members to travel in the country and see and hear the people. It
would destroy their apparent illusion that America was about to fall
Max Hall discusses isotopes, a new word and concept to most
Americans who were not scientists. He explains that it was a variant
of an element with a different atomic weight from the principal
element of which it was an isotope, based on variation in numbers of
neutrons in the nucleus of each atom bearing the same number of
protons. At the time, there were 96 elements and more than 800
He offers as example carbon in the lead of a pencil
containing two isotopes, C-12 and C-13, present in all carbon
occurring in natural form. Scientists could produce artificially
C-10, C-11, and C-14, each of which was radioactive, that is
emitting rays which could be measured by instruments. Radioactive
isotopes were truncated to "radio-isotopes". Each of the
elements had radio-isotopes either naturally or artificially
Cyclotrons had been producing radio-isotopes since before the
war. The atom bomb project had produced significant amounts for the
first time as byproducts of the materials used for the bomb.
Isotopes were beneficial in acting as tracer elements to
study physical reactions and treat diseases in humans. They were
used in botany to study plant life and how fertilizers pass through
plants, to make agriculture more efficient. The isotopes also
produced rays to treat diseases. One such isotope of iodine was
being used to treat thyroid gland problems, as iodine was naturally
attracted to the gland and could be used to treat the diseased area
when the isotope's rays were directed to it.
A letter from the pastor of the Thomasboro Baptist Church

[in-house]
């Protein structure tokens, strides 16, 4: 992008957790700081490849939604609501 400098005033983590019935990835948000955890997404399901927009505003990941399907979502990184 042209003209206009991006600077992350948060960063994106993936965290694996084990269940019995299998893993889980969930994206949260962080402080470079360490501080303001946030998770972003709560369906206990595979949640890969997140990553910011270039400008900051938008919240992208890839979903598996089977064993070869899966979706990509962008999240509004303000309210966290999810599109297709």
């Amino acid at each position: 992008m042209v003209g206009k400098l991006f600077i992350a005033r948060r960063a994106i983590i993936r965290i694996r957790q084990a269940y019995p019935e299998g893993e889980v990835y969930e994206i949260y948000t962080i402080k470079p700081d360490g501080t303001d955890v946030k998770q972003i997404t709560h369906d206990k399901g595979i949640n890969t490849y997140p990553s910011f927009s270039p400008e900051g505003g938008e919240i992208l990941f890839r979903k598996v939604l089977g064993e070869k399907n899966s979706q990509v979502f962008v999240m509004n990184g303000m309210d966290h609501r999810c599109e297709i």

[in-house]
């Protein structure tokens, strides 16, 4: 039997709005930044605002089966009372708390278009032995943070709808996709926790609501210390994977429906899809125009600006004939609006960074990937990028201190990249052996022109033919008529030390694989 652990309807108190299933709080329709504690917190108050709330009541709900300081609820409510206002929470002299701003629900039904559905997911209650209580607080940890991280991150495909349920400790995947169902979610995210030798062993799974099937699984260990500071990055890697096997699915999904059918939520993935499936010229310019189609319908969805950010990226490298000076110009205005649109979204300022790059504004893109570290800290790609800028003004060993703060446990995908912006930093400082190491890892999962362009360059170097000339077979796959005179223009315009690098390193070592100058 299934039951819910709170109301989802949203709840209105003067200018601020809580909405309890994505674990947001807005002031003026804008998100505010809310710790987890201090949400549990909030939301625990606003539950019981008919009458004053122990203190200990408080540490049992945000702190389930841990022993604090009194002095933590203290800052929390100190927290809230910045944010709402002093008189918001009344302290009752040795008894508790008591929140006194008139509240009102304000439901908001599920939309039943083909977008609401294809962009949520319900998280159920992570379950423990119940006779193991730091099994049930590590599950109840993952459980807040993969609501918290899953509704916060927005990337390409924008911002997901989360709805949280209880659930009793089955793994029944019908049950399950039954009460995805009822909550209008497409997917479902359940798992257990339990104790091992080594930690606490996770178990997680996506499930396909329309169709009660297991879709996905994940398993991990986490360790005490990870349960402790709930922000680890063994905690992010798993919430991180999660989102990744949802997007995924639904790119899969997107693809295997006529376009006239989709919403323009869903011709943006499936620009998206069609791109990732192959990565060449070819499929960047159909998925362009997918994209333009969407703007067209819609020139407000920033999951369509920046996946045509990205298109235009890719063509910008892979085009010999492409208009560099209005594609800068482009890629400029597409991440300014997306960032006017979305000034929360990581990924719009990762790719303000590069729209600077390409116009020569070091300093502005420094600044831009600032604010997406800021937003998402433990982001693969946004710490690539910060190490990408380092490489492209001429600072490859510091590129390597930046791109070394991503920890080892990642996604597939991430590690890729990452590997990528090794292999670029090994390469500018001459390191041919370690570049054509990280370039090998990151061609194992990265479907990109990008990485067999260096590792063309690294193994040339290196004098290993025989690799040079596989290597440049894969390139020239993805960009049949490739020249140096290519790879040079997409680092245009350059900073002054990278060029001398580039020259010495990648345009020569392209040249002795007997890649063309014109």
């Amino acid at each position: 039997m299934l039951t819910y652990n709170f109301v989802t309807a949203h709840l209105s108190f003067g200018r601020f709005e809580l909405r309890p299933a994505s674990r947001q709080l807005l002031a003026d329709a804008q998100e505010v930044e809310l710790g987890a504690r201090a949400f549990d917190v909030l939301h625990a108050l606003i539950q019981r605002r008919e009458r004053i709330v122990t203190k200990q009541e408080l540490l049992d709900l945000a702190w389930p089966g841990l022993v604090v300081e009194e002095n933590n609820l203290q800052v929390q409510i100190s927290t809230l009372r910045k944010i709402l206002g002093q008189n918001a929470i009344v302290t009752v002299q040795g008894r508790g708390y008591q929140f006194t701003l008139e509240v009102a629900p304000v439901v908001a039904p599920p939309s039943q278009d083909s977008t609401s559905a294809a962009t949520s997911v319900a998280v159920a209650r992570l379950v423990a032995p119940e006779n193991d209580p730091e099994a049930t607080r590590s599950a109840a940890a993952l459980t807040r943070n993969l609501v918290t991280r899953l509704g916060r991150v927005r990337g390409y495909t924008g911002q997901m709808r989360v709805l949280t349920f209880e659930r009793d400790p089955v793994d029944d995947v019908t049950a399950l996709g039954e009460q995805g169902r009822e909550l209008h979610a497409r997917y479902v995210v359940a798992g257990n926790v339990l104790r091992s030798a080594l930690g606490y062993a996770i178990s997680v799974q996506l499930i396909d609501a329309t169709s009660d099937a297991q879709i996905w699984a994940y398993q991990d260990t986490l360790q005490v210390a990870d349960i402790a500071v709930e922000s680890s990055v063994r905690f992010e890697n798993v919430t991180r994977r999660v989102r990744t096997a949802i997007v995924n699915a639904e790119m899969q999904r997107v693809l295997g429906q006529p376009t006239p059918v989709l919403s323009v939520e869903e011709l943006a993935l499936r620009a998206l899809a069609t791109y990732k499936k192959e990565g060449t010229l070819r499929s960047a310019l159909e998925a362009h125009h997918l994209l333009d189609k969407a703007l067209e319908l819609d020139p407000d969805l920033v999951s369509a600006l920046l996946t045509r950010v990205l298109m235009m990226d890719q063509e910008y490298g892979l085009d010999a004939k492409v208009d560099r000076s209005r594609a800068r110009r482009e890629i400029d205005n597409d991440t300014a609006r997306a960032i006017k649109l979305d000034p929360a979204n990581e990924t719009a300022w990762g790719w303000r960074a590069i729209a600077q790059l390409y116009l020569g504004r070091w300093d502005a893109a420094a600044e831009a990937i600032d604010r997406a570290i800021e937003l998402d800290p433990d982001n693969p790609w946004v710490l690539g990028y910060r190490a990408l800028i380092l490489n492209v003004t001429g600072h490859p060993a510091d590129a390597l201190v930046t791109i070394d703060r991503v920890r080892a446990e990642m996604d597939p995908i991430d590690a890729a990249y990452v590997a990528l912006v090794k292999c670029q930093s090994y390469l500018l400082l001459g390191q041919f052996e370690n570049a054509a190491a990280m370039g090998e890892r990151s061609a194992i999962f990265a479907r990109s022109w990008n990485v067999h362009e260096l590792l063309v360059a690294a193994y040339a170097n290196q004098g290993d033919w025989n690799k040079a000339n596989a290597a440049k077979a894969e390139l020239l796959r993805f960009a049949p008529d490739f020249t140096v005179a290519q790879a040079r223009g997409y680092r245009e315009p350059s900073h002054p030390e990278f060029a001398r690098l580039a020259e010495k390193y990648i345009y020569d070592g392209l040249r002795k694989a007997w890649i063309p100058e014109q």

comments on the August 31 editorial "Beer & Wine to the
Bootleggers", finds it remarkable that a person as smart as
the editor could be so dumb on beer, wine, and liquor. They were all
causes of drunkenness and licentiousness. He believes that safety of
human life from drunken murder was worth more than millions of
dollars in blood money.
A letter from the superintendent of the Charlotte District of
the Methodist Church thanks News reporter Tom Fesperman for
providing an article on the beer and wine referendum in Gaston
County the previous week. He thinks that Mr. Fesperman had done a
fair job of presenting the facts of both sides of the argument.
A letter writer thinks that the demonstration against Henry
Wallace in the state the previous several days, involving loud
taunts and throwing of eggs and tomatoes, should cause thinking and
intelligent people to hang their heads in shame. He had never
witnessed such conduct previously. He finds the conduct
anti-democratic, opposing of free speech. He finds it remarkable
that such conduct had taken place in Charlotte at the Wallace rally
on the Courthouse steps. He also chides the protesters for wasting
eggs and tomatoes when people in Europe were, in some cases,
desperate for adequate food.
He predicts that the American people would elect Mr. Wallace